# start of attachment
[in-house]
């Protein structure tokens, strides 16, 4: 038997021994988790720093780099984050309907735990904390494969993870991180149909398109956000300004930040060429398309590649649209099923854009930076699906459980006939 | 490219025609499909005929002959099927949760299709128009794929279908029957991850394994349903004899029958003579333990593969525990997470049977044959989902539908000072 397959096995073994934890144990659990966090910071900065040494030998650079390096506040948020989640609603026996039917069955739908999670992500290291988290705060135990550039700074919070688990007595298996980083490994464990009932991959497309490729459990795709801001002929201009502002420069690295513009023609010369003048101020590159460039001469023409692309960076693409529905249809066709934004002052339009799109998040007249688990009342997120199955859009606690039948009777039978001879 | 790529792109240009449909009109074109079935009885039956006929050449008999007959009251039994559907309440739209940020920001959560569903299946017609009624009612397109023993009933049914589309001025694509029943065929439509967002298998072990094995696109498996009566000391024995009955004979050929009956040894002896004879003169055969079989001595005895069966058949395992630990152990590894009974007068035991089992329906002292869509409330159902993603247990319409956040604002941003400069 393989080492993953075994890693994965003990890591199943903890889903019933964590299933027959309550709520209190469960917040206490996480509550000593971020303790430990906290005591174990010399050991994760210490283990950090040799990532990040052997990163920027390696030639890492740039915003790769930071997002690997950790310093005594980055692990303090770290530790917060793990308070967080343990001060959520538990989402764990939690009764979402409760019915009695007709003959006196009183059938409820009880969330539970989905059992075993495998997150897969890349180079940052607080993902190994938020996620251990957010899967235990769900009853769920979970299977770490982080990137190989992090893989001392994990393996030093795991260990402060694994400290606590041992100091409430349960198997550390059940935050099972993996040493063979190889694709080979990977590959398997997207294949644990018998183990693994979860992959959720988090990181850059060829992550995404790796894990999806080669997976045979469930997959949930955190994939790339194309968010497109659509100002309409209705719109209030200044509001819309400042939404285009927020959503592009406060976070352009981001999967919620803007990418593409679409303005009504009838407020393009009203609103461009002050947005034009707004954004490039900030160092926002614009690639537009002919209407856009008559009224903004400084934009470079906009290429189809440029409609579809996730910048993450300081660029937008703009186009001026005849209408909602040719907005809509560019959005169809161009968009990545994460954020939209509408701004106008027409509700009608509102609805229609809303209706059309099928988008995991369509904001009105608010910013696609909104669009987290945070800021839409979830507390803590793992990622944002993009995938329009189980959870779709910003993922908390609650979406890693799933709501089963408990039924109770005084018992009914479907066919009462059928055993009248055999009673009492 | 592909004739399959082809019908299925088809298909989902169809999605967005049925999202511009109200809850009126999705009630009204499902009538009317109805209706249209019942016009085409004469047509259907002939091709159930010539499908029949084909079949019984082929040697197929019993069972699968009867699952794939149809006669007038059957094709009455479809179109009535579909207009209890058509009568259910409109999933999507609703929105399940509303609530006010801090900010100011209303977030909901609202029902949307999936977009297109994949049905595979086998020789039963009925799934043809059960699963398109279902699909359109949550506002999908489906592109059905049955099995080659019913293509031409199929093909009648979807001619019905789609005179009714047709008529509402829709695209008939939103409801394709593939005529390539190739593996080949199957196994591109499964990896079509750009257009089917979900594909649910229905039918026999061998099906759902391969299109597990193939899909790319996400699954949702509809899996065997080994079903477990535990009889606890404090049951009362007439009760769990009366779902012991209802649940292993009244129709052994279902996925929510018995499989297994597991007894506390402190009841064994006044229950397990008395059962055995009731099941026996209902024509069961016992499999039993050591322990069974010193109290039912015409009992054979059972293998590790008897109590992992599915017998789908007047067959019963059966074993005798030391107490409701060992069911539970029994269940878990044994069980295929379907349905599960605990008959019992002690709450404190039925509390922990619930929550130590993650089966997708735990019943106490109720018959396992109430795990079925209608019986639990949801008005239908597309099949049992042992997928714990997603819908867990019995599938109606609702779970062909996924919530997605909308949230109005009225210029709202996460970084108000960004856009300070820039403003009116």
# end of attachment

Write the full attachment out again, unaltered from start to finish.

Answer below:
[in-house]
């Protein structure tokens, strides 16, 4: 038997021994988790720093780099984050309907735990904390494969993870991180149909398109956000300004930040060429398309590649649209099923854009930076699906459980006939 | 490219025609499909005929002959099927949760299709128009794929279908029957991850394994349903004899029958003579333990593969525990997470049977044959989902539908000072 397959096995073994934890144990659990966090910071900065040494030998650079390096506040948020989640609603026996039917069955739908999670992500290291988290705060135990550039700074919070688990007595298996980083490994464990009932991959497309490729459990795709801001002929201009502002420069690295513009023609010369003048101020590159460039001469023409692309960076693409529905249809066709934004002052339009799109998040007249688990009342997120199955859009606690039948009777039978001879 | 790529792109240009449909009109074109079935009885039956006929050449008999007959009251039994559907309440739209940020920001959560569903299946017609009624009612397109023993009933049914589309001025694509029943065929439509967002298998072990094995696109498996009566000391024995009955004979050929009956040894002896004879003169055969079989001595005895069966058949395992630990152990590894009974007068035991089992329906002292869509409330159902993603247990319409956040604002941003400069 393989080492993953075994890693994965003990890591199943903890889903019933964590299933027959309550709520209190469960917040206490996480509550000593971020303790430990906290005591174990010399050991994760210490283990950090040799990532990040052997990163920027390696030639890492740039915003790769930071997002690997950790310093005594980055692990303090770290530790917060793990308070967080343990001060959520538990989402764990939690009764979402409760019915009695007709003959006196009183059938409820009880969330539970989905059992075993495998997150897969890349180079940052607080993902190994938020996620251990957010899967235990769900009853769920979970299977770490982080990137190989992090893989001392994990393996030093795991260990402060694994400290606590041992100091409430349960198997550390059940935050099972993996040493063979190889694709080979990977590959398997997207294949644990018998183990693994979860992959959720988090990181850059060829992550995404790796894990999806080669997976045979469930997959949930955190994939790339194309968010497109659509100002309409209705719109209030200044509001819309400042939404285009927020959503592009406060976070352009981001999967919620803007990418593409679409303005009504009838407020393009009203609103461009002050947005034009707004954004490039900030160092926002614009690639537009002919209407856009008559009224903004400084934009470079906009290429189809440029409609579809996730910048993450300081660029937008703009186009001026005849209408909602040719907005809509560019959005169809161009968009990545994460954020939209509408701004106008027409509700009608509102609805229609809303209706059309099928988008995991369509904001009105608010910013696609909104669009987290945070800021839409979830507390803590793992990622944002993009995938329009189980959870779709910003993922908390609650979406890693799933709501089963408990039924109770005084018992009914479907066919009462059928055993009248055999009673009492 | 592909004739399959082809019908299925088809298909989902169809999605967005049925999202511009109200809850009126999705009630009204499902009538009317109805209706249209019942016009085409004469047509259907002939091709159930010539499908029949084909079949019984082929040697197929019993069972699968009867699952794939149809006669007038059957094709009455479809179109009535579909207009209890058509009568259910409109999933999507609703929105399940509303609530006010801090900010100011209303977030909901609202029902949307999936977009297109994949049905595979086998020789039963009925799934043809059960699963398109279902699909359109949550506002999908489906592109059905049955099995080659019913293509031409199929093909009648979807001619019905789609005179009714047709008529509402829709695209008939939103409801394709593939005529390539190739593996080949199957196994591109499964990896079509750009257009089917979900594909649910229905039918026999061998099906759902391969299109597990193939899909790319996400699954949702509809899996065997080994079903477990535990009889606890404090049951009362007439009760769990009366779902012991209802649940292993009244129709052994279902996925929510018995499989297994597991007894506390402190009841064994006044229950397990008395059962055995009731099941026996209902024509069961016992499999039993050591322990069974010193109290039912015409009992054979059972293998590790008897109590992992599915017998789908007047067959019963059966074993005798030391107490409701060992069911539970029994269940878990044994069980295929379907349905599960605990008959019992002690709450404190039925509390922990619930929550130590993650089966997708735990019943106490109720018959396992109430795990079925209608019986639990949801008005239908597309099949049992042992997928714990997603819908867990019995599938109606609702779970062909996924919530997605909308949230109005009225210029709202996460970084108000960004856009300070820039403003009116």